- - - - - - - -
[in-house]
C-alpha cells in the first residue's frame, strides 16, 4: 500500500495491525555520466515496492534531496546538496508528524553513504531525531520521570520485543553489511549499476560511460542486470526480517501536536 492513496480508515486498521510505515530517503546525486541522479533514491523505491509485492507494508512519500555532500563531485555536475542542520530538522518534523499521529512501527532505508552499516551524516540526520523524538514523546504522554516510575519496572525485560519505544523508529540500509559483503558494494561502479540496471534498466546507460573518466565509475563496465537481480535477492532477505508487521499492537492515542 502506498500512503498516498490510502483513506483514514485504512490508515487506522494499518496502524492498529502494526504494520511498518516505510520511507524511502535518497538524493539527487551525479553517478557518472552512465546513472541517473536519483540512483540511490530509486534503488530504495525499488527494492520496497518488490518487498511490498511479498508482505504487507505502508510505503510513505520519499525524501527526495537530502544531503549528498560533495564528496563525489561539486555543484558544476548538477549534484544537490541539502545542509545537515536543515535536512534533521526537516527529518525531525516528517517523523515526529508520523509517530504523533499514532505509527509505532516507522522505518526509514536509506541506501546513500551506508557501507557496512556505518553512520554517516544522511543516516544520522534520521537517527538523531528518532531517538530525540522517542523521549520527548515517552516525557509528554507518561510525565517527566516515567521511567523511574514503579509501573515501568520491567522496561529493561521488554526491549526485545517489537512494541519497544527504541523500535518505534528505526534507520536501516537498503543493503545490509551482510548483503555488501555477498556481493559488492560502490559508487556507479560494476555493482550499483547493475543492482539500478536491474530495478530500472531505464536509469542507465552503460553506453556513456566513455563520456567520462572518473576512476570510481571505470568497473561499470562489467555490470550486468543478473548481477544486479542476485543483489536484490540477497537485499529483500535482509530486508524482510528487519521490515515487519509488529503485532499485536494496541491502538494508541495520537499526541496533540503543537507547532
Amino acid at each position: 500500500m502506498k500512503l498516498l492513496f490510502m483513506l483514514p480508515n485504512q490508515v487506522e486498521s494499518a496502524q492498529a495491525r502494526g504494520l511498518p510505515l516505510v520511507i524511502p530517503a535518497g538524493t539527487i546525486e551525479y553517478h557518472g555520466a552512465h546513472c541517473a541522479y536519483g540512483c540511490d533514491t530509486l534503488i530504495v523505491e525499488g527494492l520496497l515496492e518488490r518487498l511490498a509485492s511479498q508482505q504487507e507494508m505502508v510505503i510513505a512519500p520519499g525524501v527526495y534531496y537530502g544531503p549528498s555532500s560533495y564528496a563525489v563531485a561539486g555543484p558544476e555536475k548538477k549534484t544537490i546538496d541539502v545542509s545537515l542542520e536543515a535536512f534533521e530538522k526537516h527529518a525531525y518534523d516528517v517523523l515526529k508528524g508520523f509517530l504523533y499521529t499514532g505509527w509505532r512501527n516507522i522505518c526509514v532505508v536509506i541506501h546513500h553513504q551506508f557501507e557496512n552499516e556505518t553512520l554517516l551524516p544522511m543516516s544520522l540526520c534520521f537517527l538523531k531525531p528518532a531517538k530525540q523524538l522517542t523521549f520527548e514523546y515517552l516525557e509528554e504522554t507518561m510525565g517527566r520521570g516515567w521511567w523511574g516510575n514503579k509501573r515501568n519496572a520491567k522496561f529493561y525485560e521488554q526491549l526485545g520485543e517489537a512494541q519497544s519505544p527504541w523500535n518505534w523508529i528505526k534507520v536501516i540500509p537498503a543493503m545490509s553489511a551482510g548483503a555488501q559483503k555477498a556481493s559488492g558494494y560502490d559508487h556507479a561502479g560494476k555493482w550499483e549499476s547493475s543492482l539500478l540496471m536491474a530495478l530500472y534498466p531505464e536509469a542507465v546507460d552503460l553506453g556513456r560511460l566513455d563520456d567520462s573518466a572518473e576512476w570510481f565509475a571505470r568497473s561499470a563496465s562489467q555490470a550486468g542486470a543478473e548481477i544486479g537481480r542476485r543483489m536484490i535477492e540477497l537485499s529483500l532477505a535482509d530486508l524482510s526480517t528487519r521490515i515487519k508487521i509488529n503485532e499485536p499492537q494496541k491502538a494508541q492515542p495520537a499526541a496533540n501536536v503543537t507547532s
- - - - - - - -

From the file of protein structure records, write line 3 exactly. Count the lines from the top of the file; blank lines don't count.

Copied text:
Amino acid at each position: 500500500m502506498k500512503l498516498l492513496f490510502m483513506l483514514p480508515n485504512q490508515v487506522e486498521s494499518a496502524q492498529a495491525r502494526g504494520l511498518p510505515l516505510v520511507i524511502p530517503a535518497g538524493t539527487i546525486e551525479y553517478h557518472g555520466a552512465h546513472c541517473a541522479y536519483g540512483c540511490d533514491t530509486l534503488i530504495v523505491e525499488g527494492l520496497l515496492e518488490r518487498l511490498a509485492s511479498q508482505q504487507e507494508m505502508v510505503i510513505a512519500p520519499g525524501v527526495y534531496y537530502g544531503p549528498s555532500s560533495y564528496a563525489v563531485a561539486g555543484p558544476e555536475k548538477k549534484t544537490i546538496d541539502v545542509s545537515l542542520e536543515a535536512f534533521e530538522k526537516h527529518a525531525y518534523d516528517v517523523l515526529k508528524g508520523f509517530l504523533y499521529t499514532g505509527w509505532r512501527n516507522i522505518c526509514v532505508v536509506i541506501h546513500h553513504q551506508f557501507e557496512n552499516e556505518t553512520l554517516l551524516p544522511m543516516s544520522l540526520c534520521f537517527l538523531k531525531p528518532a531517538k530525540q523524538l522517542t523521549f520527548e514523546y515517552l516525557e509528554e504522554t507518561m510525565g517527566r520521570g516515567w521511567w523511574g516510575n514503579k509501573r515501568n519496572a520491567k522496561f529493561y525485560e521488554q526491549l526485545g520485543e517489537a512494541q519497544s519505544p527504541w523500535n518505534w523508529i528505526k534507520v536501516i540500509p537498503a543493503m545490509s553489511a551482510g548483503a555488501q559483503k555477498a556481493s559488492g558494494y560502490d559508487h556507479a561502479g560494476k555493482w550499483e549499476s547493475s543492482l539500478l540496471m536491474a530495478l530500472y534498466p531505464e536509469a542507465v546507460d552503460l553506453g556513456r560511460l566513455d563520456d567520462s573518466a572518473e576512476w570510481f565509475a571505470r568497473s561499470a563496465s562489467q555490470a550486468g542486470a543478473e548481477i544486479g537481480r542476485r543483489m536484490i535477492e540477497l537485499s529483500l532477505a535482509d530486508l524482510s526480517t528487519r521490515i515487519k508487521i509488529n503485532e499485536p499492537q494496541k491502538a494508541q492515542p495520537a499526541a496533540n501536536v503543537t507547532s